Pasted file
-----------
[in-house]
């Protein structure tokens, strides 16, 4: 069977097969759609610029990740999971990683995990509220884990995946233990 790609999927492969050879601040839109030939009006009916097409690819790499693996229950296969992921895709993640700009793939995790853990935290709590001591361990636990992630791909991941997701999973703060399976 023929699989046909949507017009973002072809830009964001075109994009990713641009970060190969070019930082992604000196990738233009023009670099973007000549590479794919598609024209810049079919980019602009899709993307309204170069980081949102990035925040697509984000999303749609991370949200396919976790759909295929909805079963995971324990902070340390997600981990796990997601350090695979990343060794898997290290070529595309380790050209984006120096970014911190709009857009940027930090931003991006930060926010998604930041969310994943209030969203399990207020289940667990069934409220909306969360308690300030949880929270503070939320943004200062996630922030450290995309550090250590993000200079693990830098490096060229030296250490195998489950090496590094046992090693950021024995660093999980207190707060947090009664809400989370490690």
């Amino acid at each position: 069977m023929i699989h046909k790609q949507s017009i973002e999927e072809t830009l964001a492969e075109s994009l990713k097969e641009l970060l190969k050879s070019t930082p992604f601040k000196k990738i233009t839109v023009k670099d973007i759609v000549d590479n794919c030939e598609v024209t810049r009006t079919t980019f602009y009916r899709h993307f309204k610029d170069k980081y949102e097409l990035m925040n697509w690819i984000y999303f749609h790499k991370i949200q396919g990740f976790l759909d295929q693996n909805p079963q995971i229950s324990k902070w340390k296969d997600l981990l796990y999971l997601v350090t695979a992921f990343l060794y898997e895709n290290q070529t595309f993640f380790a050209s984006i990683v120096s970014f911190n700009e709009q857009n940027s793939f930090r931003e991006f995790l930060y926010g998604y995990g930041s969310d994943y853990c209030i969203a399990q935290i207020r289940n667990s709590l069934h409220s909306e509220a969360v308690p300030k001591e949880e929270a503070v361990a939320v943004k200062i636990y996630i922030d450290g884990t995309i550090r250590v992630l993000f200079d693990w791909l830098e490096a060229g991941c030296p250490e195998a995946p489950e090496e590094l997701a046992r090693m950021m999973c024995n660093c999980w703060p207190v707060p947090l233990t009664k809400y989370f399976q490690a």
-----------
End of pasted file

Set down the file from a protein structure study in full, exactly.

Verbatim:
[in-house]
């Protein structure tokens, strides 16, 4: 069977097969759609610029990740999971990683995990509220884990995946233990 790609999927492969050879601040839109030939009006009916097409690819790499693996229950296969992921895709993640700009793939995790853990935290709590001591361990636990992630791909991941997701999973703060399976 023929699989046909949507017009973002072809830009964001075109994009990713641009970060190969070019930082992604000196990738233009023009670099973007000549590479794919598609024209810049079919980019602009899709993307309204170069980081949102990035925040697509984000999303749609991370949200396919976790759909295929909805079963995971324990902070340390997600981990796990997601350090695979990343060794898997290290070529595309380790050209984006120096970014911190709009857009940027930090931003991006930060926010998604930041969310994943209030969203399990207020289940667990069934409220909306969360308690300030949880929270503070939320943004200062996630922030450290995309550090250590993000200079693990830098490096060229030296250490195998489950090496590094046992090693950021024995660093999980207190707060947090009664809400989370490690």
């Amino acid at each position: 069977m023929i699989h046909k790609q949507s017009i973002e999927e072809t830009l964001a492969e075109s994009l990713k097969e641009l970060l190969k050879s070019t930082p992604f601040k000196k990738i233009t839109v023009k670099d973007i759609v000549d590479n794919c030939e598609v024209t810049r009006t079919t980019f602009y009916r899709h993307f309204k610029d170069k980081y949102e097409l990035m925040n697509w690819i984000y999303f749609h790499k991370i949200q396919g990740f976790l759909d295929q693996n909805p079963q995971i229950s324990k902070w340390k296969d997600l981990l796990y999971l997601v350090t695979a992921f990343l060794y898997e895709n290290q070529t595309f993640f380790a050209s984006i990683v120096s970014f911190n700009e709009q857009n940027s793939f930090r931003e991006f995790l930060y926010g998604y995990g930041s969310d994943y853990c209030i969203a399990q935290i207020r289940n667990s709590l069934h409220s909306e509220a969360v308690p300030k001591e949880e929270a503070v361990a939320v943004k200062i636990y996630i922030d450290g884990t995309i550090r250590v992630l993000f200079d693990w791909l830098e490096a060229g991941c030296p250490e195998a995946p489950e090496e590094l997701a046992r090693m950021m999973c024995n660093c999980w703060p207190v707060p947090l233990t009664k809400y989370f399976q490690a």